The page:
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Author Topic: what are the chances that more than 21 million bitcoin will be created?  (Read 2669 times)
PetePete
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May 09, 2014, 01:52:41 PM
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As in modifying the code on an agreement with all parties involved, is there a chance people might want more than 21 million Bitcoins?
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May 09, 2014, 02:19:05 PM
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Precisely zero.

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May 09, 2014, 02:22:28 PM
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As in modifying the code on an agreement with all parties involved, is there a chance people might want more than 21 million Bitcoins?

Pretty good chance it will happen if bitcoin survives long enough into the future. Given the right leaders and the right circumstances the masses can be manipulated to support anything you can possibly think off. They got manipulated to support hitler. They got manipulated to support a war in Iraq and Afghanistan. Anything is possible.

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May 09, 2014, 02:30:40 PM
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5flags I will accept your answer but it happened with dogecoin it turned into an inflationary currency over night, why was that so?
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May 09, 2014, 02:32:51 PM
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As in modifying the code on an agreement with all parties involved, is there a chance people might want more than 21 million Bitcoins?

Pretty good chance it will happen if bitcoin survives long enough into the future. Given the right leaders and the right circumstances the masses can be manipulated to support anything you can possibly think off. They got manipulated to support hitler. They got manipulated to support a war in Iraq and Afghanistan. Anything is possible.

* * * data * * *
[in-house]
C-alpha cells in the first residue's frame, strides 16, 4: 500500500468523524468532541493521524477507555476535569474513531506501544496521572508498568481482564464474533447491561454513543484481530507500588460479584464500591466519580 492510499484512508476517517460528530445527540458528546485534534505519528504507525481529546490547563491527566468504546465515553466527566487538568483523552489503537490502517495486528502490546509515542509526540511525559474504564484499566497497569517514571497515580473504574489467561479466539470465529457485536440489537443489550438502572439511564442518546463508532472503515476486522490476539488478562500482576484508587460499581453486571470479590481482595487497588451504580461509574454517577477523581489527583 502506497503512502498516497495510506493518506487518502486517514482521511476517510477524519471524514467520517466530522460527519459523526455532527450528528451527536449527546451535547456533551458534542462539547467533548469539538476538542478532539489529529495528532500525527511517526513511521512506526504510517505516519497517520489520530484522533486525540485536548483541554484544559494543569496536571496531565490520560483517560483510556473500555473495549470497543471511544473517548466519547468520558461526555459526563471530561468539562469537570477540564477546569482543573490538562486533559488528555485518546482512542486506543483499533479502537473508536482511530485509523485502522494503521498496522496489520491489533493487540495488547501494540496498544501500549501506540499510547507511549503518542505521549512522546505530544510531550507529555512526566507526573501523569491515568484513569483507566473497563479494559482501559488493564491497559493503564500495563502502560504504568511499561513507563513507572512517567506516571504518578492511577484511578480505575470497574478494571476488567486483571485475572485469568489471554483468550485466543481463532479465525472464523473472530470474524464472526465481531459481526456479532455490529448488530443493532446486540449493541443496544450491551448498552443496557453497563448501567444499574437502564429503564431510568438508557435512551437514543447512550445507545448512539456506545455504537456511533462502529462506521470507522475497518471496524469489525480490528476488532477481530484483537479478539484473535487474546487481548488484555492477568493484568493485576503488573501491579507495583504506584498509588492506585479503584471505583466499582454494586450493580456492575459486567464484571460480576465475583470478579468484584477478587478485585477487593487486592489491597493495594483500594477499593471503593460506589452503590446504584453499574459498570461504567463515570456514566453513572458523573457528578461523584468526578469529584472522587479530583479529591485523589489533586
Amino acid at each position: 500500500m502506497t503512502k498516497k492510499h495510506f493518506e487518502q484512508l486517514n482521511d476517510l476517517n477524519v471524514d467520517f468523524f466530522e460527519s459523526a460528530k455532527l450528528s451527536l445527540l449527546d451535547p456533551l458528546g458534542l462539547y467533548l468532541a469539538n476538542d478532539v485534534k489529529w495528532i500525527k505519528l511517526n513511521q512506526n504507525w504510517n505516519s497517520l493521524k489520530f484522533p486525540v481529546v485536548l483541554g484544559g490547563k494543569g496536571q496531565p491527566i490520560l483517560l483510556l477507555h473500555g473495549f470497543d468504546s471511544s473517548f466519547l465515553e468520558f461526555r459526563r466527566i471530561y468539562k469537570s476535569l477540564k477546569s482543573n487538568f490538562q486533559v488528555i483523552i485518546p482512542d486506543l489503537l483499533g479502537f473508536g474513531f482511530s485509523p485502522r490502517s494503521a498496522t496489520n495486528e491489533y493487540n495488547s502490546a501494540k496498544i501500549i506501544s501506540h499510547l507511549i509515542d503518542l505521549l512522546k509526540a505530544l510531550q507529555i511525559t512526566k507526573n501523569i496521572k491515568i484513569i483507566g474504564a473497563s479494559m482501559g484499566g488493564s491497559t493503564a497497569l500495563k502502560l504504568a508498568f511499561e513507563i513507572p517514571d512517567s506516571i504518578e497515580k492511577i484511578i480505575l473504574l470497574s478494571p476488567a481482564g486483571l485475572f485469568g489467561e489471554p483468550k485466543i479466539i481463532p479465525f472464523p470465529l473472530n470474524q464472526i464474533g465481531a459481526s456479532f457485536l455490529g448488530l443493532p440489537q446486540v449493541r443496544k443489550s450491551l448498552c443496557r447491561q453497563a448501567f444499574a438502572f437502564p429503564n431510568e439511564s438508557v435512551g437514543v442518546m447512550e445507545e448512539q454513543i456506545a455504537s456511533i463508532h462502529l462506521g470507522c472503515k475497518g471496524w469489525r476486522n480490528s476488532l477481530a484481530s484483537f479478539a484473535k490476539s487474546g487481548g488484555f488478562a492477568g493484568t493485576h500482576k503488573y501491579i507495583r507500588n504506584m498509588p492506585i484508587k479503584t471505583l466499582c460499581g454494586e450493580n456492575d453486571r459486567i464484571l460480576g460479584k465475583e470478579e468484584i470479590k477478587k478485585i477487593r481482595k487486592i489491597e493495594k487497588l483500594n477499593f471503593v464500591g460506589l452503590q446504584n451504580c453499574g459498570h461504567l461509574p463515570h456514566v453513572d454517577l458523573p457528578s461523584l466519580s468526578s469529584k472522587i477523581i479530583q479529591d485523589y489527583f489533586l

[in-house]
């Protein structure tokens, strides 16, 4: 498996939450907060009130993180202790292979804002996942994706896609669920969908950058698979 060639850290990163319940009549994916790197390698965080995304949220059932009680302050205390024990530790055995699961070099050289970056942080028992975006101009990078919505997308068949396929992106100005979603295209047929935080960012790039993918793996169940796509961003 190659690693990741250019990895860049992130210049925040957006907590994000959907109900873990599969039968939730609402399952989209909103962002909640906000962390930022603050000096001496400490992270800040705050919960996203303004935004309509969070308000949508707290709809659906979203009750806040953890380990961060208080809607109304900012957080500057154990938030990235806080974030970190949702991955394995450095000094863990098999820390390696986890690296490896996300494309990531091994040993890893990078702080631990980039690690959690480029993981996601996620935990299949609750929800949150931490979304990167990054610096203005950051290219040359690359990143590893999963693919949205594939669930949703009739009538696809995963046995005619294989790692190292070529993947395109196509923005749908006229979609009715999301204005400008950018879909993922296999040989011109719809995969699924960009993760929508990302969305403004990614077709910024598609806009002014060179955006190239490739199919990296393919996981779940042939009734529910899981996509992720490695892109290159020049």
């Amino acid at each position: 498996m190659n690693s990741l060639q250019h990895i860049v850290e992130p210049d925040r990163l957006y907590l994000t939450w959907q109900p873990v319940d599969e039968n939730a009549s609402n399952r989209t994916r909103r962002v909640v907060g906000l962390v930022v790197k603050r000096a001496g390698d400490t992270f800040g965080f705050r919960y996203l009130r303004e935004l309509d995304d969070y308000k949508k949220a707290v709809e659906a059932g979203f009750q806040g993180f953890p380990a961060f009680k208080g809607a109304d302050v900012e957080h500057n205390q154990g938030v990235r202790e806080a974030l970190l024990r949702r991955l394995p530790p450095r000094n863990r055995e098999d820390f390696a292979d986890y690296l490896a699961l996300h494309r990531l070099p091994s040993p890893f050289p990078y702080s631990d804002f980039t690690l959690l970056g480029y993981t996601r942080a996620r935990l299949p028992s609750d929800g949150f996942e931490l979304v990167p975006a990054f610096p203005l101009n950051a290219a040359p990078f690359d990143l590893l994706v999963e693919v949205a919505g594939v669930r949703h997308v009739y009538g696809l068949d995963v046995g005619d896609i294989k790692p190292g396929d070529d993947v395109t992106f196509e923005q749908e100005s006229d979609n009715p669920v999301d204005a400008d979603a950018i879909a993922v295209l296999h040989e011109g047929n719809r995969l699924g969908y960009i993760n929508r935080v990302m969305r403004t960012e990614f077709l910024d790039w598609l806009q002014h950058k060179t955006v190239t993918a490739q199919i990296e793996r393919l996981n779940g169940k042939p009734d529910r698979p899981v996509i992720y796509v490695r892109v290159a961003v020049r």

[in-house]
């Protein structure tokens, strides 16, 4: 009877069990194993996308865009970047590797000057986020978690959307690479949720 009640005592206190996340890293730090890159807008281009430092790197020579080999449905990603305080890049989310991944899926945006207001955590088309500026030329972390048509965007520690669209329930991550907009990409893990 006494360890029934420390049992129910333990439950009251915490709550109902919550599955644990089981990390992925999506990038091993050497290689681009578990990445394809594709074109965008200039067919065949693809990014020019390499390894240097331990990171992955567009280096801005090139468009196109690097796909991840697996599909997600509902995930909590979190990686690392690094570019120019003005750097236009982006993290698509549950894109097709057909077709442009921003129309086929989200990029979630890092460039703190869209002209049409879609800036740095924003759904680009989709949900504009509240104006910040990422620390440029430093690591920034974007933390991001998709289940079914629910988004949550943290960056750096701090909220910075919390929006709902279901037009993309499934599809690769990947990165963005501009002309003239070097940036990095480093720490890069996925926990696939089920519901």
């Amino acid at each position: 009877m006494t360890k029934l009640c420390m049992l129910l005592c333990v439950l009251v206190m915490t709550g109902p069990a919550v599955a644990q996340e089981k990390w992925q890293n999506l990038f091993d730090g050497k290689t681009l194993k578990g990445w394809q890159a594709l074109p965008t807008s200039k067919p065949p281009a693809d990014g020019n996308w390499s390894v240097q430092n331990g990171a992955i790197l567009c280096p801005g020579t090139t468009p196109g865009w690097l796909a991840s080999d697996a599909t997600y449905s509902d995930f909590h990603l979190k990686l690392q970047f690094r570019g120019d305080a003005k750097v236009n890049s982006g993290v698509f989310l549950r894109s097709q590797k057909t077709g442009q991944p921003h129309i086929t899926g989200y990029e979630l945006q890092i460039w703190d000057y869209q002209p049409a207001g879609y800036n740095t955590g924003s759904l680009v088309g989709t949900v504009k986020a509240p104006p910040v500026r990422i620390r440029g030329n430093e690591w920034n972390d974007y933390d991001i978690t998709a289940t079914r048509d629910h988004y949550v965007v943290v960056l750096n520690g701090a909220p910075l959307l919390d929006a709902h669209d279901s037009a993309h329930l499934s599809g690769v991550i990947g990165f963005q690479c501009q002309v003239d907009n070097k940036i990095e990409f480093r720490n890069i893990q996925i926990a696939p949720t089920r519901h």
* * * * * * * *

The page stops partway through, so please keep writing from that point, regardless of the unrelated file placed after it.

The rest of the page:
If that happens I would be really upset and alot of others too will be upset.  I dont think the ones that have the most bitcoins would want that to happen surely it wont be allowed to happen.  Hence reason why Litecoin and others are here.

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May 09, 2014, 02:48:23 PM
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5flags I will accept your answer but it happened with dogecoin it turned into an inflationary currency over night, why was that so?

dogecoin was inflationary in design from the very beginning.  There was a discussion at one point (in December and January) about changing this to remove the inflationary design.  Generating consensus is nearly impossible, and so the developers decided to leave it the way it was.

It was not "turned into an inflationary currency over night".  Instead, it was realized that modifying the core protocol once a consensus based currency has become popular is nearly impossible and so the decision to change it was abandoned.

It might be possible to convince a significant portion of the population to fork off from bitcoin into an inflationary currency.  There will remain a commited set of idealists that will refuse to use the new currency, and they will continue to call their currency "bitcoin".  It will be up to the users of the forked coin whether they want to create a huge amount of confusion by using the same "bitcoin" name for their altcoin.

Pretty good chance it will happen if bitcoin survives long enough into the future. Given the right leaders and the right circumstances the masses can be manipulated to support anything you can possibly think off. They got manipulated to support hitler. They got manipulated to support a war in Iraq and Afghanistan. Anything is possible.

A significant percentage of the population can be manipulated to support anything, but bitcoin is a consensus system.  Hitler did not manipulate 100% of the population to support him.  There were many who refused, and who actively acted against him.  There was not 100% support for any of the wars in Iraq or Afghanistan.  All of those wars had individuals who publicly spoke out against them.

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May 09, 2014, 02:51:52 PM
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As in modifying the code on an agreement with all parties involved, is there a chance people might want more than 21 million Bitcoins?